In terms of favourites, so many to choose from but David Sylvian and Peter Gabriel (my favourite male vocalists), The Sundays, Kate Bush, The Cure, Dr John…currently Elbow (God bless you, Guy Garvey: you are a poet), Radiohead, Goldfrapp, Florence and the Machine, Two Door Cinema Club (makes me feel 14 again), XX. I’m off to see The Specials at Brixton the end of the month which I’m very excited about. For once, I may not be the oldest person at a gig.
You put a lot of quotes about reading/bookselling up on your blog. Give us some of your favourite ones.
I think the one from Churchill (apologies, Sir, if I misquote you) – Give me four hours and a blank sheet of paper.
On my Book Forum, we have The Book Tree, where members choose their favourite book, and post it round to other members. Everyone writes comments in the books as they read. If you were to pick a book for The Book Tree…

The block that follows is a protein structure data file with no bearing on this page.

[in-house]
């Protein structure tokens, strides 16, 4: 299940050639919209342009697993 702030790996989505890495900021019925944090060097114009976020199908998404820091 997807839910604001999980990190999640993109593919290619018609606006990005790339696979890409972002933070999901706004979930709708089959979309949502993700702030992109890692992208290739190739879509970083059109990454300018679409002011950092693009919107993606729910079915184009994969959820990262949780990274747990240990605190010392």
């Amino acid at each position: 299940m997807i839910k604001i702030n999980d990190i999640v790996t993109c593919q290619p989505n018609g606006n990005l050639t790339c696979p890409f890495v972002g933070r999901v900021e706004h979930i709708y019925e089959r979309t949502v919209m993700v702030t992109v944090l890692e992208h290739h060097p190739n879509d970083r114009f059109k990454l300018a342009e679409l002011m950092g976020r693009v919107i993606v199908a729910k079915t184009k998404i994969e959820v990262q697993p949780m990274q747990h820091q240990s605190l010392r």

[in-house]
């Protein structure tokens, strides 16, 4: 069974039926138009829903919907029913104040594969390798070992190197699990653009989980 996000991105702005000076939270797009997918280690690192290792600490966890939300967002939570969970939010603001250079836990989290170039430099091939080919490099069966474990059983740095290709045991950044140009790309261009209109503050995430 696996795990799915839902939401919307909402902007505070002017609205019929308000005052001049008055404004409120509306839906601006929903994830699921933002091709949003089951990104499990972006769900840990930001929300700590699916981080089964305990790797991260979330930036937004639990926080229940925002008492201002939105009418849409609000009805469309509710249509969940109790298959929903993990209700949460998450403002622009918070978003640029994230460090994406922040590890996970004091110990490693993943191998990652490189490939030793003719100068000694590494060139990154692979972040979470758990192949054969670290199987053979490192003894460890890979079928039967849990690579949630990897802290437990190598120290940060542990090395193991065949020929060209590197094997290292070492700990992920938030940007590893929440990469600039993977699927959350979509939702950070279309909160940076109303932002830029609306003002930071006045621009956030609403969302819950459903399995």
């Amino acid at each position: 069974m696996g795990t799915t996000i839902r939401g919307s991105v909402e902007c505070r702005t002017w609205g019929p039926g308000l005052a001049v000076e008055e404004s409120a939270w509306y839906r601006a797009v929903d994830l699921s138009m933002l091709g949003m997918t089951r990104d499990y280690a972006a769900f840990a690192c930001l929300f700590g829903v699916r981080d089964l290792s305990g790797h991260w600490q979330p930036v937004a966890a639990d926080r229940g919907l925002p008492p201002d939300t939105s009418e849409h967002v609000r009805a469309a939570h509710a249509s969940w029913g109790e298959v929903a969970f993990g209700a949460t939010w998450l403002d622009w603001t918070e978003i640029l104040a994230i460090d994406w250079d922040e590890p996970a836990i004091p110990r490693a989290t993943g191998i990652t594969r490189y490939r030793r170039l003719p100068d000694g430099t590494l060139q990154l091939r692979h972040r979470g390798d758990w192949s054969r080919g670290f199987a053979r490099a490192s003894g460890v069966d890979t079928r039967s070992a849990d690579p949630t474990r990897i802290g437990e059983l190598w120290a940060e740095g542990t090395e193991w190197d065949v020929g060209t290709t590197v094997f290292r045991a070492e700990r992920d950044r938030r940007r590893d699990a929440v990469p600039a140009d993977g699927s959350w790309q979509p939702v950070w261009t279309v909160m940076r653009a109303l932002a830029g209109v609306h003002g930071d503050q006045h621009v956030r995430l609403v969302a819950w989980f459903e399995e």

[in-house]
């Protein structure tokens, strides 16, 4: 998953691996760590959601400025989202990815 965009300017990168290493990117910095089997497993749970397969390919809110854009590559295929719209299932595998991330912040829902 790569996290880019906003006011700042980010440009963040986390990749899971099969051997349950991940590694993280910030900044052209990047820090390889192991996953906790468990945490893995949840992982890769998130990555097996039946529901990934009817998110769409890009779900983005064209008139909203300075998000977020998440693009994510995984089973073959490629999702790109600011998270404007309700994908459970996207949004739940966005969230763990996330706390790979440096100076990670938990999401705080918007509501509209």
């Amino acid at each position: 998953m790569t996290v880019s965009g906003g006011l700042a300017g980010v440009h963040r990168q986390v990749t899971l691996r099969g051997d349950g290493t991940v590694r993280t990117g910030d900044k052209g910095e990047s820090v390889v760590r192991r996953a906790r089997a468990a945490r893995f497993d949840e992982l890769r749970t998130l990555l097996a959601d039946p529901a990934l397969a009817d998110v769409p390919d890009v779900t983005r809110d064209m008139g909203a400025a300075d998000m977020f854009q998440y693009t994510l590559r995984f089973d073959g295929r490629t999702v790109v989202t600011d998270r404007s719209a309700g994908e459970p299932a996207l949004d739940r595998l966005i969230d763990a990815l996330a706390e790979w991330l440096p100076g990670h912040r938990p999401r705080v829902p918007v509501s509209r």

Just one book? Surely that’s torture? The book that I have returned to most often is The Prince of Tides by Pat Conroy. If you have seen the film, forget it – there is no way that this epic story could have been successfully condensed into 2 hours of screen time. This is beautiful writing, rich and soulful and heartbreaking. It transports you instantly into the mind of its narrator and the deep south.
What are your plans for the future?
The fact that the publishing world is in turmoil is beyond my control, but these things are cyclical, so I will simply keep writing and build up a body of work that I feel proud of in the hope that I will be well-placed when the planets come into alignment.
You can find 'Half-Truths and White Lies at your local bookshop (and via Hive).